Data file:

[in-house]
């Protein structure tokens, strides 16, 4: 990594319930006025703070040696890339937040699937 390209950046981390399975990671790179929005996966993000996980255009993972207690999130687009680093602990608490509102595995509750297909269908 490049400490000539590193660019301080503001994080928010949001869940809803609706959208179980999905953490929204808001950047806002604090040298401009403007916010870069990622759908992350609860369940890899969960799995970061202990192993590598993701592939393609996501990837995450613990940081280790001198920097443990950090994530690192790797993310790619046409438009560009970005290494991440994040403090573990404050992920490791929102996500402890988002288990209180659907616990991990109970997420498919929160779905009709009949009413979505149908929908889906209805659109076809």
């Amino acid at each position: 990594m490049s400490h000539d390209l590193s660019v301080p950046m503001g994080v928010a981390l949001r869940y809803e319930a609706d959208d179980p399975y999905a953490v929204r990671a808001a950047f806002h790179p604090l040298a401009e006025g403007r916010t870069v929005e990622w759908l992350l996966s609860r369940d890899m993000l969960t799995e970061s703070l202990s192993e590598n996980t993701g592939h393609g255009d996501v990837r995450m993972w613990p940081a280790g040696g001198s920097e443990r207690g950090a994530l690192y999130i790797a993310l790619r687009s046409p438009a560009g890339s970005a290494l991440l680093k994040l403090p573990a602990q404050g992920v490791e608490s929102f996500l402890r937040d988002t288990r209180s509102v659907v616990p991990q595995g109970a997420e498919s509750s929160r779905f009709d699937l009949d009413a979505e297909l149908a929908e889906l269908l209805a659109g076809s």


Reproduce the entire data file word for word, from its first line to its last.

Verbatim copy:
[in-house]
């Protein structure tokens, strides 16, 4: 990594319930006025703070040696890339937040699937 390209950046981390399975990671790179929005996966993000996980255009993972207690999130687009680093602990608490509102595995509750297909269908 490049400490000539590193660019301080503001994080928010949001869940809803609706959208179980999905953490929204808001950047806002604090040298401009403007916010870069990622759908992350609860369940890899969960799995970061202990192993590598993701592939393609996501990837995450613990940081280790001198920097443990950090994530690192790797993310790619046409438009560009970005290494991440994040403090573990404050992920490791929102996500402890988002288990209180659907616990991990109970997420498919929160779905009709009949009413979505149908929908889906209805659109076809």
């Amino acid at each position: 990594m490049s400490h000539d390209l590193s660019v301080p950046m503001g994080v928010a981390l949001r869940y809803e319930a609706d959208d179980p399975y999905a953490v929204r990671a808001a950047f806002h790179p604090l040298a401009e006025g403007r916010t870069v929005e990622w759908l992350l996966s609860r369940d890899m993000l969960t799995e970061s703070l202990s192993e590598n996980t993701g592939h393609g255009d996501v990837r995450m993972w613990p940081a280790g040696g001198s920097e443990r207690g950090a994530l690192y999130i790797a993310l790619r687009s046409p438009a560009g890339s970005a290494l991440l680093k994040l403090p573990a602990q404050g992920v490791e608490s929102f996500l402890r937040d988002t288990r209180s509102v659907v616990p991990q595995g109970a997420e498919s509750s929160r779905f009709d699937l009949d009413a979505e297909l149908a929908e889906l269908l209805a659109g076809s």